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Françoise Baylis pans Dalhousie dentistry men's apology

03/06/2015 08:30 EST | Updated 05/06/2015 05:59 EDT
One of the professors at Dalhousie University who wanted an investigation into misogynistic comments on Facebook by some fourth-year dental students says the men's apology falls flat.

Medical ethicist Françoise Baylis delivered a speech on a different topic in Windsor, Ont., Thursday night when she delved into the Facebook scandal.

This week the members of the DDS2015 Facebook group wrote a joint statement with the other students taking part in the restorative justice process saying, "we felt incredibly remorseful and took ownership of what we did."

Baylis says comments on the Facebook page before it was taken down, like, "What are they going to do ... kick every guy out of [fourth] year?" show that's not the case.

"I just have a question," Baylis said. "What does it mean to take ownership of something when your insist on anonymity and privacy? When I take ownership of what I stand for and what I believe I look at you. I face you."

CBC News received screenshots of the posts on the Class of DDS 2015 Gentlemen Facebook group in late 2014.

In one of the posts, male students in the group voted on which woman they'd like to have "hate" sex with and joked about using chloroform on women. In one post, a member defines a penis as "the tool used to wean and convert lesbians and virgins into useful, productive members of society."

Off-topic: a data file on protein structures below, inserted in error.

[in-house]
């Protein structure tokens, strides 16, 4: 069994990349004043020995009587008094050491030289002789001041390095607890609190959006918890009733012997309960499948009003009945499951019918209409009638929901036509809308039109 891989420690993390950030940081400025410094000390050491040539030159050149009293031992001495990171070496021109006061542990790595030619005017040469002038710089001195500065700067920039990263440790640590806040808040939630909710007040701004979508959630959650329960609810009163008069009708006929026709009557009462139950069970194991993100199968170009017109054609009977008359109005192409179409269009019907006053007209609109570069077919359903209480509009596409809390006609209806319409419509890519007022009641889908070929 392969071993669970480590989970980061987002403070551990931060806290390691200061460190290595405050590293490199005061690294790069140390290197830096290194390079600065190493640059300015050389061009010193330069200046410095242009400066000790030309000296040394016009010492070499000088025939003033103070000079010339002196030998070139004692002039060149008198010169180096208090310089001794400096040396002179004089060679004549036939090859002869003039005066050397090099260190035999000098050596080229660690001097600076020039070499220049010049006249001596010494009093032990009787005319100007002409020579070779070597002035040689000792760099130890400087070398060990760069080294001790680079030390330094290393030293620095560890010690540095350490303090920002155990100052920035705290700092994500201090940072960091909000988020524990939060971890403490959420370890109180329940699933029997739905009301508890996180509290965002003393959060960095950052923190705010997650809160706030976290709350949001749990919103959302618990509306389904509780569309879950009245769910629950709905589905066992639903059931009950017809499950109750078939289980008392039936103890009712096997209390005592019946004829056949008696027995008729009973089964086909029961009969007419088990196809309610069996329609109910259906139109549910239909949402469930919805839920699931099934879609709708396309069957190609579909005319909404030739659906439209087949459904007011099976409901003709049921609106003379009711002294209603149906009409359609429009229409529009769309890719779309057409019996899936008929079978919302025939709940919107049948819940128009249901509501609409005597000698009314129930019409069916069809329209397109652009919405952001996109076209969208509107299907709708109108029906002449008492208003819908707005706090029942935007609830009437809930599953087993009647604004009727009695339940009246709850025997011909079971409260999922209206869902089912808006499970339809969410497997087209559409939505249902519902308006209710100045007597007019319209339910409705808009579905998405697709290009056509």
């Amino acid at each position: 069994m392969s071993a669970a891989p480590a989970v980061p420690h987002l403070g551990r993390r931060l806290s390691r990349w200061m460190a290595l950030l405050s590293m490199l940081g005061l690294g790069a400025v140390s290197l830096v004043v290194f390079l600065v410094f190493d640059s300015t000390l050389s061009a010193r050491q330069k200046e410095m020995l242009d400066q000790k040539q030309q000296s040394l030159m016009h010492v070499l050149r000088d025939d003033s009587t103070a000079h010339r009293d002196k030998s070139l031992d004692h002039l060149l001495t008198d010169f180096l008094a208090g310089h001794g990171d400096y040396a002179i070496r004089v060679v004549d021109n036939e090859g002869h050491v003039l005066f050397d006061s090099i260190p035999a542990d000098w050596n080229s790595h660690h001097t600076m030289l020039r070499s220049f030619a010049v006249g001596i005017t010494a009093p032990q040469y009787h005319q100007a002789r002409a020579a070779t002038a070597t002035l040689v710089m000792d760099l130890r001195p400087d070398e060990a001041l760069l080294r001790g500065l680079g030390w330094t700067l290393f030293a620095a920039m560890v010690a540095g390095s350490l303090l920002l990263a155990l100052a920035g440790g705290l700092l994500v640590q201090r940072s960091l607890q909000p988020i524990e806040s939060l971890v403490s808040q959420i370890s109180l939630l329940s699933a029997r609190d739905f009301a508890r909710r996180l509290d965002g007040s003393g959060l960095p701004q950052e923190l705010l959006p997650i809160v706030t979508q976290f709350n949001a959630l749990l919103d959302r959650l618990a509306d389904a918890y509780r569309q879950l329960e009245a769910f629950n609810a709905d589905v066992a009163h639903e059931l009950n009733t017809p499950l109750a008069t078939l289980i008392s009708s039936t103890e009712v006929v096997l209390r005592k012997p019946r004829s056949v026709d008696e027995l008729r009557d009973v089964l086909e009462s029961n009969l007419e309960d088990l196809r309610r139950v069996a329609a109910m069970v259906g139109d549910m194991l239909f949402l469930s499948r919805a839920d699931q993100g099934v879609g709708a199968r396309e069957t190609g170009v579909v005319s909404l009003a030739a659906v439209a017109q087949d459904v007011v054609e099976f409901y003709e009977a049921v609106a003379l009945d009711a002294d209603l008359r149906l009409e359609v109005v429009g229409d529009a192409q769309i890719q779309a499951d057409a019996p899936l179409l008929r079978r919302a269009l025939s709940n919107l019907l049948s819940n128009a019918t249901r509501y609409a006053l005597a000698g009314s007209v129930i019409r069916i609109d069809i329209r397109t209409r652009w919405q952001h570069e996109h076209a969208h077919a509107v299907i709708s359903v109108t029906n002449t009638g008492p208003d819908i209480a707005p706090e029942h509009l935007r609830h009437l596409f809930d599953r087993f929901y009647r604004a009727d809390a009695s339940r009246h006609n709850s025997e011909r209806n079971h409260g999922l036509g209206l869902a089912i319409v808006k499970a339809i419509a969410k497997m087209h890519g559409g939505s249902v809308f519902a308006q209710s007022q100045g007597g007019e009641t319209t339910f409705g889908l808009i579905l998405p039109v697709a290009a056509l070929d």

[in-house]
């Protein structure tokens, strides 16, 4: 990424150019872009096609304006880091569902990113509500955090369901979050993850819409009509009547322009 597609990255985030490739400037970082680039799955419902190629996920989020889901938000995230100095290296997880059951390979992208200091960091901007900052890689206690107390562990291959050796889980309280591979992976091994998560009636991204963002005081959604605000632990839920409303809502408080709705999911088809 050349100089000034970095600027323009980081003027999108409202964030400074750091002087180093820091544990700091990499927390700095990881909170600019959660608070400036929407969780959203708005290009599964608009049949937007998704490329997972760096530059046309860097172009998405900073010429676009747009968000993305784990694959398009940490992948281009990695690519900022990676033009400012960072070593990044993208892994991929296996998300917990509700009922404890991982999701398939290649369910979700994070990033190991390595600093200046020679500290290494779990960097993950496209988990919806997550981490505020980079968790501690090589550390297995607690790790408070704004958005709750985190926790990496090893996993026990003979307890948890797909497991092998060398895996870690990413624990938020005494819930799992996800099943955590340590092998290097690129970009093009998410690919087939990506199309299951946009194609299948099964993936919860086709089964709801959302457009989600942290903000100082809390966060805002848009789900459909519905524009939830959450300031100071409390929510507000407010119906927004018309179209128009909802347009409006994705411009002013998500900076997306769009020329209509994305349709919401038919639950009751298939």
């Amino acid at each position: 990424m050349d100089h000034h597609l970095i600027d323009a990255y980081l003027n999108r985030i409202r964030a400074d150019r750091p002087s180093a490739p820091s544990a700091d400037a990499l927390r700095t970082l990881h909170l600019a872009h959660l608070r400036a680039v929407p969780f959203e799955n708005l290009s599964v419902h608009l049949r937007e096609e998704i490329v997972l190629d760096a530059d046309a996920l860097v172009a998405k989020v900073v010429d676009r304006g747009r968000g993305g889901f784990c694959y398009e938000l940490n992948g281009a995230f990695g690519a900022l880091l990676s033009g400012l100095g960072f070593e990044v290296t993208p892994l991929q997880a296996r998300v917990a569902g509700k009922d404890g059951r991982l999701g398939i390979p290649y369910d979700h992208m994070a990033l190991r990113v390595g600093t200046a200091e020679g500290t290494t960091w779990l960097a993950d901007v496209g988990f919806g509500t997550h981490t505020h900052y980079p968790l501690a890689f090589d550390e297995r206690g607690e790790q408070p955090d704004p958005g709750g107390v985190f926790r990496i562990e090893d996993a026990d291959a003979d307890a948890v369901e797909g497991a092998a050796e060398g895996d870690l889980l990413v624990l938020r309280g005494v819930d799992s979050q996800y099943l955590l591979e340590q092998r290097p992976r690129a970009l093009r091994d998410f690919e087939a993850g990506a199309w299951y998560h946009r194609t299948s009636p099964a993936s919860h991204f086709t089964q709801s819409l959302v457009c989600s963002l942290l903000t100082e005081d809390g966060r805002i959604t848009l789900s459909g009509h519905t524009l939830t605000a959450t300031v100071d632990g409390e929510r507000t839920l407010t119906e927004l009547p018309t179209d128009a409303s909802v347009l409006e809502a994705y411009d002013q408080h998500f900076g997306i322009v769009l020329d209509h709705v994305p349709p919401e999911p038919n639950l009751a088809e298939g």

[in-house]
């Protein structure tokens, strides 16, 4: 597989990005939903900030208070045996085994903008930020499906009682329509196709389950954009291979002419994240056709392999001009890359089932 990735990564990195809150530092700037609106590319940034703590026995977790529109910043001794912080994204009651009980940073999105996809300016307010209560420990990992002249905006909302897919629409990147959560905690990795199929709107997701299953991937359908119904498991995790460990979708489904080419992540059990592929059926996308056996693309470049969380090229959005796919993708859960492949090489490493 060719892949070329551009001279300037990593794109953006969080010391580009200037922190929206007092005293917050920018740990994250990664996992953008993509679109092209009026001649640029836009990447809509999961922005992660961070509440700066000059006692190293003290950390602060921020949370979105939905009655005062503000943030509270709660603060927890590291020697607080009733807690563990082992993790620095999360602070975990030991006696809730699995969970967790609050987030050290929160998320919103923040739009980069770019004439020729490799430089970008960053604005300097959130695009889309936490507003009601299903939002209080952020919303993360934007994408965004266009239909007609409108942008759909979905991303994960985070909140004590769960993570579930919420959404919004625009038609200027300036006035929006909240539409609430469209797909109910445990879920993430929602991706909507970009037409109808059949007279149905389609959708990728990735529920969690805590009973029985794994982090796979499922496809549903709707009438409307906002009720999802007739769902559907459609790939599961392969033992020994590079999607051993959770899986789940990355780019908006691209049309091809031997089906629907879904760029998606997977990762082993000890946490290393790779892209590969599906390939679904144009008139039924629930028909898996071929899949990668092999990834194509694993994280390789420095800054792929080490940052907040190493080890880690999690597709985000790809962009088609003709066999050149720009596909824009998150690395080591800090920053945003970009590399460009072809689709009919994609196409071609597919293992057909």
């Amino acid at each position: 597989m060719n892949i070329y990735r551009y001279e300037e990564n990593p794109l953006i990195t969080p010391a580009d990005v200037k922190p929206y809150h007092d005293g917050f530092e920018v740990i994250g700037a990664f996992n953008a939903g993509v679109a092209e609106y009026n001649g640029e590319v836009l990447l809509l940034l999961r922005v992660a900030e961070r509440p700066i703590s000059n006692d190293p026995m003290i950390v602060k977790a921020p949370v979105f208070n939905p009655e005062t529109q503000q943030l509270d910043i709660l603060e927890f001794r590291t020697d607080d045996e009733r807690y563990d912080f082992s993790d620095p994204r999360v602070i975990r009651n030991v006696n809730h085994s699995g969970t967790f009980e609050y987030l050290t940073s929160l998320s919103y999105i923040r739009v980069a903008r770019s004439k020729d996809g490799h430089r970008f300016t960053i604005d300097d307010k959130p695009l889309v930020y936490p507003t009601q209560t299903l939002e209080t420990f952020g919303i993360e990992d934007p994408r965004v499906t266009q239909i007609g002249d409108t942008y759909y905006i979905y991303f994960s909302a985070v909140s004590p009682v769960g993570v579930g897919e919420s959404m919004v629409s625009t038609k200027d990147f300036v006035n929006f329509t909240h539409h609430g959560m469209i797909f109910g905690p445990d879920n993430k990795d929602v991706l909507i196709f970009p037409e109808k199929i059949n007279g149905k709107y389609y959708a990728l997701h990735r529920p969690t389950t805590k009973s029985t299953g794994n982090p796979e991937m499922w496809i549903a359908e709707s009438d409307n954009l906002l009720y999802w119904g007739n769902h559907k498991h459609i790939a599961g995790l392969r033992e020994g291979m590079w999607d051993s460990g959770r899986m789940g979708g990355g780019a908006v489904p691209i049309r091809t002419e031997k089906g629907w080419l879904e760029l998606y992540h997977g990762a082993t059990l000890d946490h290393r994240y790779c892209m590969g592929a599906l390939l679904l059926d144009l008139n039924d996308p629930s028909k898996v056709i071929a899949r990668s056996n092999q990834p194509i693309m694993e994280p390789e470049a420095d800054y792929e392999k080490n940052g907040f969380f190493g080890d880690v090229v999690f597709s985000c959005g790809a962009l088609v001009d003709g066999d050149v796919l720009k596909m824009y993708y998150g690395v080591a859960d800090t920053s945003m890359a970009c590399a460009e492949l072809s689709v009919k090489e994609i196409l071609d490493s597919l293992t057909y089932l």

"There are some things that are not OK," said Baylis. "That's really sophisticated philosophical language for, 'Don't do that.'"

No full investigation

In the letter the men say they are learning from educational workshops and sessions.

"What I find interesting and striking is that [they] don't use the terms sexual harassment or homophobia which are clearly evidenced in the Facebook posts … I think it's telling we're avoiding those terms," Baylis says.

Baylis was one of four professors who filed a formal complaint with the school last December. Their request was turned down. Instead, the university opted for a restorative justice response.

Baylis says she spoke as an individual Thursday night, not on behalf of the school or senate.

"My main concern is for the fact there was not a full investigation. We don't know the scope of what did or did not happen and we have at least four women who asked for a formal process who have not been able to get access to that process and I think that's a problem," she said.

Back in January, four fourth-year female students in the faculty wrote an open letter to the president of the school, saying they felt pressured to accept the restorative justice process to resolve the Facebook scandal that has rocked the institution.

"Yes, we have an issue at Dalhousie, but I don't actually believe it's unique to Dalhousie," Baylis said. "We have to take this as a moment and an opportunity for change across this country."

Some of the men involved in the dentistry school's Facebook scandal will not be able to graduate this spring because of the clinic time they have missed while under suspension.

Twelve of the 13 men involved in the restorative justice process will be able to return to clinic duties under certain conditions.

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